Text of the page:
Real estate has, and always will be, a local game. However, due to globalization, the macroeconomic environment is more influential now than ever. Listed below are several crucial market indicators and metrics that drive the US commercial real estate outlook.
Gross Domestic Product is expect to grow at 2.2 percent each year through 2018. Keep in mind this forecast is down 60 basis points from the forecast of six months ago.
Net job growth should average 2.0 million per year through 2018. This forecast is down from 2.7 from the forecast of six months ago.
10 Year Treasury
The yield on the ten year treasury note will rise gradually over the next three years. It is expected to reach 3.2 percent in 2018, up from a current rate of 1.8 as of today.
Commercial Real Estate Prices
Commercial real estate prices as measured by Moody’s/RCA Index are projected to rise by 3.6% per year over the next three years. The expected growth rate has been on the decline from 2015 in which prices were expected to rise at 12.7%.
Transaction volumes peaked for this cycle in 2015 at $534 billion. Economists believe transaction volume will gradually decline over the next three years. One of the reasons real estate volumes peaked in 2015 is due to CMBS expectations. Economists expect a decline to $85 billion in 2016, down from $101 billion in 2015. New regulations set to take effect later this year will impede new issuance to an even greater degree.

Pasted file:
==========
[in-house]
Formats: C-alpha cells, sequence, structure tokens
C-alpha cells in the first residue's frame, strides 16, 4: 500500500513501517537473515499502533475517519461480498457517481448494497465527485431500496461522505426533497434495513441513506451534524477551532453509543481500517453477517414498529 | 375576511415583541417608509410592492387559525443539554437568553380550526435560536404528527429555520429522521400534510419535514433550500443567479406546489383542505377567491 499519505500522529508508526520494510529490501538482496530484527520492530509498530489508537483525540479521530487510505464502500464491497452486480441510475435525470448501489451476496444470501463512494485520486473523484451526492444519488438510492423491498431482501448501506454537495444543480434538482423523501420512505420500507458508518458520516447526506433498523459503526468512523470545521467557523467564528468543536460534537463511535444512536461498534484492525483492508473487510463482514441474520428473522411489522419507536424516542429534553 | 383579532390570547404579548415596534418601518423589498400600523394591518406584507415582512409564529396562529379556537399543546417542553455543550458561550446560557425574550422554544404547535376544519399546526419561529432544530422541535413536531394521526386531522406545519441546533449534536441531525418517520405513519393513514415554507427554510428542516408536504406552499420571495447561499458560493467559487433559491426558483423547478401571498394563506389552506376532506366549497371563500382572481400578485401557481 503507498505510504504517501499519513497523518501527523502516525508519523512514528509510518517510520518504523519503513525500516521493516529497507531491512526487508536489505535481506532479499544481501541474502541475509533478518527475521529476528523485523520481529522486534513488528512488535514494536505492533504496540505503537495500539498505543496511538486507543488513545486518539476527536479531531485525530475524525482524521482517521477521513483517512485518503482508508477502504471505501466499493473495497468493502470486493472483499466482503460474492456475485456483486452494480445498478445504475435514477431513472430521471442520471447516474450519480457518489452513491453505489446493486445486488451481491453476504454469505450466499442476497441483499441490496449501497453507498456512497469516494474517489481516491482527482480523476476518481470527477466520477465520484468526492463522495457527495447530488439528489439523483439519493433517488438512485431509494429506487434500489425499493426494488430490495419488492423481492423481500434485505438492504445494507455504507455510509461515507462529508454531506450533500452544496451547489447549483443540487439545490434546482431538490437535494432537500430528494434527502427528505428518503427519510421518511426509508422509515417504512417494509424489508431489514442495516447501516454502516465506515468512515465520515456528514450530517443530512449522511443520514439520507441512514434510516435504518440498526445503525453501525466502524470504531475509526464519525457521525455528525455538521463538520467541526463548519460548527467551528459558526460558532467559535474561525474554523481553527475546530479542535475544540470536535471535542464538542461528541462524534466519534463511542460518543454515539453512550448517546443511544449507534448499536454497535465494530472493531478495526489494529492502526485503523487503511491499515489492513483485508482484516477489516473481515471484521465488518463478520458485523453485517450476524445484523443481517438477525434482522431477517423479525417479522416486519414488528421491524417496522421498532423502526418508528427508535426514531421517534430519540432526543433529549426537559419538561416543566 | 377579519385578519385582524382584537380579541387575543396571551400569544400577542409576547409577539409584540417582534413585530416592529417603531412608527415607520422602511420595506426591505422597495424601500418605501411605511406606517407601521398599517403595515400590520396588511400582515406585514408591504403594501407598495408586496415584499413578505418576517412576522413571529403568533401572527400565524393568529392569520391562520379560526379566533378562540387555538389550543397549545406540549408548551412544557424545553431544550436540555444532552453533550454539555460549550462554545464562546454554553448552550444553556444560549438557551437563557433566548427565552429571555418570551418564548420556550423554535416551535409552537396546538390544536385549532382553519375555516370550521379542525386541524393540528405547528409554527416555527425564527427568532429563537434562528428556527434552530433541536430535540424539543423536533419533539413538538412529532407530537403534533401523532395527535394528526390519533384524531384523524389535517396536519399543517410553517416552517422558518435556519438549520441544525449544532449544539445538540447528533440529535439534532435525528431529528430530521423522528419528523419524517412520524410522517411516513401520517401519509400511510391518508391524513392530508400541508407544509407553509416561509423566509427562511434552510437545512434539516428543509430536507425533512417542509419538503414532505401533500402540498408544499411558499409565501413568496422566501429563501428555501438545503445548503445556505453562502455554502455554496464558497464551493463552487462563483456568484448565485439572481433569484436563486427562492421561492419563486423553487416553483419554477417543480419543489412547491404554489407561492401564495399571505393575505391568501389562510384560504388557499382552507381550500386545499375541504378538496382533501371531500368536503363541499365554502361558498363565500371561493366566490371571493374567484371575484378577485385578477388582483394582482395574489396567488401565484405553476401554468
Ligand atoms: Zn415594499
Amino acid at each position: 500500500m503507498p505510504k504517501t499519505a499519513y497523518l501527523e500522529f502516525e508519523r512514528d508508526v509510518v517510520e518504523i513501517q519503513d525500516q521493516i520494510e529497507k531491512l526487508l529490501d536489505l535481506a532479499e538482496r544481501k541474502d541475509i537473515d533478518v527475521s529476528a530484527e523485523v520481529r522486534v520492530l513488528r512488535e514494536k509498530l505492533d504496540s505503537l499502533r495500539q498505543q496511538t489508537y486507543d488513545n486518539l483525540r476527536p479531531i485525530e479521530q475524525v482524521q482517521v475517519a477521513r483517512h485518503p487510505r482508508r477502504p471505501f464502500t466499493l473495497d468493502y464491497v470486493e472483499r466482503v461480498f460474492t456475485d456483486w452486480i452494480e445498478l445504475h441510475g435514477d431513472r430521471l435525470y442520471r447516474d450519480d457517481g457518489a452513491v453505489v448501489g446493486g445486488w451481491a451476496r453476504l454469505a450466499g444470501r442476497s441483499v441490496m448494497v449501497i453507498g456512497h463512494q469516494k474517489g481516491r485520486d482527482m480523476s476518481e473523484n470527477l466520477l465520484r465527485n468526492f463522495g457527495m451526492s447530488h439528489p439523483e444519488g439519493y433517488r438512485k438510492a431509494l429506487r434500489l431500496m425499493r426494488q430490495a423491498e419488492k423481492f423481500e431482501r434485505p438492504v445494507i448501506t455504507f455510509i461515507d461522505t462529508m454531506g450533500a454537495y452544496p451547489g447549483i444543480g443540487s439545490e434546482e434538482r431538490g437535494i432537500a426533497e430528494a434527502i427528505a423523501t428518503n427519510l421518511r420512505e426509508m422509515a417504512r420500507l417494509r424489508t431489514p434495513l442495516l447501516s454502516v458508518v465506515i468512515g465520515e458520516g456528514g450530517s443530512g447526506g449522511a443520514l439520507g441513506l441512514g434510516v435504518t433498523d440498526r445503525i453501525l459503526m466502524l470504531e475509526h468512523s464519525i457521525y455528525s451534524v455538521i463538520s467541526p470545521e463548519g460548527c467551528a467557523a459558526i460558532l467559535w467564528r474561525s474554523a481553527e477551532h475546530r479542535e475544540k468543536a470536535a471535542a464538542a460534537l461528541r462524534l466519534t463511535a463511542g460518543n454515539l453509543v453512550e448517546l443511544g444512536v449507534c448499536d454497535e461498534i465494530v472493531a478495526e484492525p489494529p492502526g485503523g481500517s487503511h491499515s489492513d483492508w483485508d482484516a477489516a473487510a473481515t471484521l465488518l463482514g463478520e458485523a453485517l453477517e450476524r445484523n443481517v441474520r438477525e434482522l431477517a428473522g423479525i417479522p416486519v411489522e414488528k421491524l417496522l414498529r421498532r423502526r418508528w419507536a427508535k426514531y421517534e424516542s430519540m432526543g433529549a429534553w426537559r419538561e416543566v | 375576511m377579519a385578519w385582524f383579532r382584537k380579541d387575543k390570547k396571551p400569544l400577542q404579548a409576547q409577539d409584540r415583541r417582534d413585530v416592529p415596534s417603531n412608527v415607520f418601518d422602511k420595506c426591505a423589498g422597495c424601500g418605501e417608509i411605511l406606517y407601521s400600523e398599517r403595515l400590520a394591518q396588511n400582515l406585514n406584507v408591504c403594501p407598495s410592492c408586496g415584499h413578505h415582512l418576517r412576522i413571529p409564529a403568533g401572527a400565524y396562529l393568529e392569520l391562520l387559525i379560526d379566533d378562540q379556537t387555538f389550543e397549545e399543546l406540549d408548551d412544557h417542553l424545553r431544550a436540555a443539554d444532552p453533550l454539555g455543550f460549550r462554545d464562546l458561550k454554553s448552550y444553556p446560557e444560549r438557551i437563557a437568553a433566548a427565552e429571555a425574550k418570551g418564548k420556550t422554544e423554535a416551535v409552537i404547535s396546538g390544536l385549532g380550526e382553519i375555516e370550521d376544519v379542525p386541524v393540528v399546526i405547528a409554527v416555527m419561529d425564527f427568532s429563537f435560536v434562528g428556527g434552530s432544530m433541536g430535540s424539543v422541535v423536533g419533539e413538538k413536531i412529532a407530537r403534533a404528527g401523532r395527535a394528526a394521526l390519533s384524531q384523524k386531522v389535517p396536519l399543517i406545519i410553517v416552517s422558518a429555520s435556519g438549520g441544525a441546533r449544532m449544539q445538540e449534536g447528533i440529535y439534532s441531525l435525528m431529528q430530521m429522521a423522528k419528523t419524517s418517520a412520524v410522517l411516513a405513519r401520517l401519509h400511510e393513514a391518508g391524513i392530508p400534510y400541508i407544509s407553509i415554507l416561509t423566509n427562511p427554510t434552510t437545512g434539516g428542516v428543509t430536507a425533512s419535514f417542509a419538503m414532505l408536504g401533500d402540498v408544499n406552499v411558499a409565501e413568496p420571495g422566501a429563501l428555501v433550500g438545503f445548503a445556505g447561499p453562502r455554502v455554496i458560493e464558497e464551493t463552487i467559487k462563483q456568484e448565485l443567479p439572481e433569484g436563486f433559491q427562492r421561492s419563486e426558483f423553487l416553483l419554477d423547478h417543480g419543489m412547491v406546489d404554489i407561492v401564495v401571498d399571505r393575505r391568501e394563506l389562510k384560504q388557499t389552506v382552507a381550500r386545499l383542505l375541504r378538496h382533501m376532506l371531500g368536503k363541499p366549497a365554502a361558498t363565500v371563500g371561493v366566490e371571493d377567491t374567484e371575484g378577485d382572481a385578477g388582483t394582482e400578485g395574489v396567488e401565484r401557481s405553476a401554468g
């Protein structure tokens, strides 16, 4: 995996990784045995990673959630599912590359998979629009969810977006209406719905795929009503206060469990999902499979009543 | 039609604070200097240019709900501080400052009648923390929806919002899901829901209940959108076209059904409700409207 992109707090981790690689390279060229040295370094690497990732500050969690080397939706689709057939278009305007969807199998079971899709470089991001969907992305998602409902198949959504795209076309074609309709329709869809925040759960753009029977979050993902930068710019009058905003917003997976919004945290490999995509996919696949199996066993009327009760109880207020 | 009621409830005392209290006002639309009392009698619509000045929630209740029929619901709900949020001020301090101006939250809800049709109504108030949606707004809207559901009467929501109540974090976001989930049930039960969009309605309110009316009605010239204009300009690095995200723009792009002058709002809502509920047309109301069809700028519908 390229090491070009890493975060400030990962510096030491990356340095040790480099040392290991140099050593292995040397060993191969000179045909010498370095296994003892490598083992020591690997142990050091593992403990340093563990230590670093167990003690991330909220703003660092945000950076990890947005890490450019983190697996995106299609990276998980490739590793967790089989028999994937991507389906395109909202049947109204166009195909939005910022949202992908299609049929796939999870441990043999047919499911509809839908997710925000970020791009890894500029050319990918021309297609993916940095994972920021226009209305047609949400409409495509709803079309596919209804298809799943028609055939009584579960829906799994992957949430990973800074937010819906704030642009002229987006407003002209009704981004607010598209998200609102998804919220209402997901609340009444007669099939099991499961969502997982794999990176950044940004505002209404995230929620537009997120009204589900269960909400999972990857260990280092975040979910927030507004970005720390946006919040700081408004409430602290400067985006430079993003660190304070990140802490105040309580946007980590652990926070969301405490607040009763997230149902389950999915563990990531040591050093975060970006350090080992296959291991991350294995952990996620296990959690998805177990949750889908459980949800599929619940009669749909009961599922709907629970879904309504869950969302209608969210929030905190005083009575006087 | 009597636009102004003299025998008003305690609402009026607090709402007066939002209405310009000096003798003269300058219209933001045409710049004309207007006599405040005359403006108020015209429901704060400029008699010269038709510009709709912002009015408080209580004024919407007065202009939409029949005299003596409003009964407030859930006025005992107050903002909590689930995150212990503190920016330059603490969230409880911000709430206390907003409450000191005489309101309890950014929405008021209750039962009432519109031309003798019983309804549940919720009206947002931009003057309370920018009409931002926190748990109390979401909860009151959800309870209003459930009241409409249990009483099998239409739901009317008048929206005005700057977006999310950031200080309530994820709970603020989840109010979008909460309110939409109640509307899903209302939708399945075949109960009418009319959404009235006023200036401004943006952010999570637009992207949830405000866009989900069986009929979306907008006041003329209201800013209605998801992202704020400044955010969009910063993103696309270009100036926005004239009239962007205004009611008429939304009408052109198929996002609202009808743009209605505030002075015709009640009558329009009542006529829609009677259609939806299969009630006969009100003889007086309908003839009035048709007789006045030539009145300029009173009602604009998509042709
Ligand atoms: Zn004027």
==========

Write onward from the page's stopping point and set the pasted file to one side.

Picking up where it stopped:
The NCREIF Property Index (core unleveraged properties) total returns should average about 7.5%. The 2015 forecast was 8.1%.
In a nutshell, economists are predicting a slowdown in US economic growth. The economy is still going to grow, just not as quickly as previously predicted. We have been in an expansion for much longer than the average economic expansion since WWII; however, cycles are gradually lengthening, and due to the gravity of the last recession, there is more room for growth than typical recessions. I suspect we are approaching the peak of this cycle in most asset classes in the gateway cities and primary markets. It’s time to start investing in secondary and even tertiary markets, and selling off core assets in gateway markets.
*Data comes from the ULI Real Estate Consensus Forecast.